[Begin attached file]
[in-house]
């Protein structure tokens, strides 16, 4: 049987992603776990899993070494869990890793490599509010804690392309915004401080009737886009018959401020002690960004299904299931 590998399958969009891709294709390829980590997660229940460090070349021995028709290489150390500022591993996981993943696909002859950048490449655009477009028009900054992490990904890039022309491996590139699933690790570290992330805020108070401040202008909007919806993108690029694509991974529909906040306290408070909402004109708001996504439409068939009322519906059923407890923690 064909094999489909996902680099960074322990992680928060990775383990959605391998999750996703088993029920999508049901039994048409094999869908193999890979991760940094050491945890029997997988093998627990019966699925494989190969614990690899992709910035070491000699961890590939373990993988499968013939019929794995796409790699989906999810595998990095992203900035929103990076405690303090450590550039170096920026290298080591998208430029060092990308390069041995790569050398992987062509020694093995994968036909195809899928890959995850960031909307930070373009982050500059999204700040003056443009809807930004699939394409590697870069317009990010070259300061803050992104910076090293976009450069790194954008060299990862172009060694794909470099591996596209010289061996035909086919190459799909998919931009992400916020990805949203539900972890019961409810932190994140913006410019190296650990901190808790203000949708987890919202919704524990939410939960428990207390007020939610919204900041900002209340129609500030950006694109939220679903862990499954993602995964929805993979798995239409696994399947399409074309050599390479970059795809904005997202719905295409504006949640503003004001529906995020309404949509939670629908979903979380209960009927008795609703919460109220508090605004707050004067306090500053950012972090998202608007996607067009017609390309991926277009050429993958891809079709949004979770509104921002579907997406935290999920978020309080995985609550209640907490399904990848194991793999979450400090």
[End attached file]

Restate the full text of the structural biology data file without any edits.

[in-house]
């Protein structure tokens, strides 16, 4: 049987992603776990899993070494869990890793490599509010804690392309915004401080009737886009018959401020002690960004299904299931 590998399958969009891709294709390829980590997660229940460090070349021995028709290489150390500022591993996981993943696909002859950048490449655009477009028009900054992490990904890039022309491996590139699933690790570290992330805020108070401040202008909007919806993108690029694509991974529909906040306290408070909402004109708001996504439409068939009322519906059923407890923690 064909094999489909996902680099960074322990992680928060990775383990959605391998999750996703088993029920999508049901039994048409094999869908193999890979991760940094050491945890029997997988093998627990019966699925494989190969614990690899992709910035070491000699961890590939373990993988499968013939019929794995796409790699989906999810595998990095992203900035929103990076405690303090450590550039170096920026290298080591998208430029060092990308390069041995790569050398992987062509020694093995994968036909195809899928890959995850960031909307930070373009982050500059999204700040003056443009809807930004699939394409590697870069317009990010070259300061803050992104910076090293976009450069790194954008060299990862172009060694794909470099591996596209010289061996035909086919190459799909998919931009992400916020990805949203539900972890019961409810932190994140913006410019190296650990901190808790203000949708987890919202919704524990939410939960428990207390007020939610919204900041900002209340129609500030950006694109939220679903862990499954993602995964929805993979798995239409696994399947399409074309050599390479970059795809904005997202719905295409504006949640503003004001529906995020309404949509939670629908979903979380209960009927008795609703919460109220508090605004707050004067306090500053950012972090998202608007996607067009017609390309991926277009050429993958891809079709949004979770509104921002579907997406935290999920978020309080995985609550209640907490399904990848194991793999979450400090």